Good morning. Welcome, .
We are the Standing Committee on Indigenous and Northern Affairs, the 42nd Parliament. Pursuant to standing order 81(4), main estimates 2019-20, vote 1 under Canadian High Arctic Research Station, votes 1, 5, 10, L15, L20, 25, 30, 35, 40, 45, 50 and 55 under the Department of Indian Affairs and Northern Development, and votes 1, 5, 10, 15, 20, 25, 30, 35, 40, 45, 50, 55, 60 and 65 under the Department of Indigenous Services Canada be referred to the committee on Thursday, April 11, 2019.
Before we start, we always recognize that we are on the unceded territory of the Algonquin people. Four hundred years ago when settlers arrived, our indigenous members welcomed Canadians—the foreigners, the settlers—to Canada and have continued to be patient and understanding. Unfortunately, we've seen that their generosity has been met with apartheid, genocide and programs that have really hurt their people.
We have change in the winds, with the Truth and Reconciliation Commission. Yesterday we received the report on missing and murdered indigenous women and girls. It was an extensive review, with many challenges and changes recommended. We look forward to being part of the positive change, to change our legacy as Canadians and take positive steps on reforming what has been a dark history.
Welcome to the minister and all department staff. We appreciate your being here. I know that the minister has opening remarks and that members have questions.
Go ahead whenever you're ready, Minister.
Thank you, Madam Chair. It's great to be back. As always, thank you for the land acknowledgement as we meet here as a committee on the traditional unceded territory of the Algonquin people.
I'm joined by Diane Lafleur, associate deputy minister; and Paul Thoppil, chief finances, results and delivery officer.
That's a really nice title, Paul.
I'm here to speak to the main estimates for Crown-Indigenous Relations as well as on behalf of my honourable colleague , who is responsible for northern affairs. We hope he will be well and back with us soon.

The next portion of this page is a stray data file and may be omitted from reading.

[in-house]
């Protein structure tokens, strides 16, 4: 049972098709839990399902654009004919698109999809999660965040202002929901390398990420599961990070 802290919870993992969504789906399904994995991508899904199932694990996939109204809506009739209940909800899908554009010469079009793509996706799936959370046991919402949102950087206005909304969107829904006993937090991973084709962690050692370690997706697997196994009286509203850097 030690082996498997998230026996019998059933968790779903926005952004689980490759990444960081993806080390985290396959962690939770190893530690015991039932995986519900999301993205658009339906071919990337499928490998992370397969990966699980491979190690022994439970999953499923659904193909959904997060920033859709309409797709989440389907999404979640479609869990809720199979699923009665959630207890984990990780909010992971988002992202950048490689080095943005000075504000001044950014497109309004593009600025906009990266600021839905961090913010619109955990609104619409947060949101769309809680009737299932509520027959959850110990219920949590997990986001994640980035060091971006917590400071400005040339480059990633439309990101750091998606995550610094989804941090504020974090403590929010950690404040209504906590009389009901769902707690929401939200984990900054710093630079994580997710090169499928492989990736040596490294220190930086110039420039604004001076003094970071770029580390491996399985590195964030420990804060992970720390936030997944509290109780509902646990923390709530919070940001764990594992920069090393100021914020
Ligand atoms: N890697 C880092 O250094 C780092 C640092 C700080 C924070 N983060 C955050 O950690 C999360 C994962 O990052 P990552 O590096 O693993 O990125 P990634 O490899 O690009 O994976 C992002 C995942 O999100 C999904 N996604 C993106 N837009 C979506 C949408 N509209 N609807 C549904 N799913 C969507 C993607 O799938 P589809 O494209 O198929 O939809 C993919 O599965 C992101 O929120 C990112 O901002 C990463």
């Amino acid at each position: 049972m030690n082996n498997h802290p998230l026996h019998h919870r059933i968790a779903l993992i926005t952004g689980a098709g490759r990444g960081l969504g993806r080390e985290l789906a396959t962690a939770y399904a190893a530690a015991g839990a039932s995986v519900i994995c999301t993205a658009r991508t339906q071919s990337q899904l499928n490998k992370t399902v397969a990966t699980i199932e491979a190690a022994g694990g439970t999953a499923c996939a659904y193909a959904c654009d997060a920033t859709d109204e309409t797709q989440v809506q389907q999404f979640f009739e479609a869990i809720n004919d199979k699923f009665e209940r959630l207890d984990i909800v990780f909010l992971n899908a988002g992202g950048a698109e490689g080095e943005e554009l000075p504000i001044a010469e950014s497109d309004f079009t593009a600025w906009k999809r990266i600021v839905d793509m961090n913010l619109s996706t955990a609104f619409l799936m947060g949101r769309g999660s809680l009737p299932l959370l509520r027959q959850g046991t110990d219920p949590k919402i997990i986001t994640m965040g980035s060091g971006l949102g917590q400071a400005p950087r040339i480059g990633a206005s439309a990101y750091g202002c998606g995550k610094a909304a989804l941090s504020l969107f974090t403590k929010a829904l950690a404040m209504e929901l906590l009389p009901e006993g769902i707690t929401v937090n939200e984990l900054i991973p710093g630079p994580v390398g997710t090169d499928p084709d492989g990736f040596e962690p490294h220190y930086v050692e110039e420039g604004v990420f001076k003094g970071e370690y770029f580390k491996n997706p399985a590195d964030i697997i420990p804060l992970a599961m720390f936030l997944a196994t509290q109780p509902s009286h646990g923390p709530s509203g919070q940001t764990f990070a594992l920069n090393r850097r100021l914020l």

As you know, in August 2017 the announced the dissolution of Indigenous and Northern Affairs Canada and the creation of two new departments, Crown-Indigenous Relations and Northern Affairs Canada, and Indigenous Services Canada. Indigenous and Northern Affairs was a vestige of the colonial era. It was completely unsuited to support and partner with indigenous people based on their unique histories, circumstances and aspirations. The two new departments are designed and organized to better serve the needs of indigenous peoples and structured to better support first nations, Inuit and Métis peoples in implementing their visions of self-determination.
The Department of Crown-Indigenous Relations and Northern Affairs, the department for which I'm responsible, has been advancing forward-looking and transformative work to create a new relationship with indigenous peoples as well as support the self-reliance, prosperity and well-being of northerners.
I'm pleased to appear on my department's main estimates, which total $7 billion.
This year's main estimates reflect a net increase of $3.9 billion, or 126%, compared to last year. The increase is primarily attributable to the inclusion of $933.9 million for budget 2019 investments, as well as the following major items: an increase of $2 billion for the childhood claims settlement; an increase of $750 million for the sixties scoop settlement; and an increase of $141 million for infrastructure projects in indigenous communities, including solid waste and Inuit housing.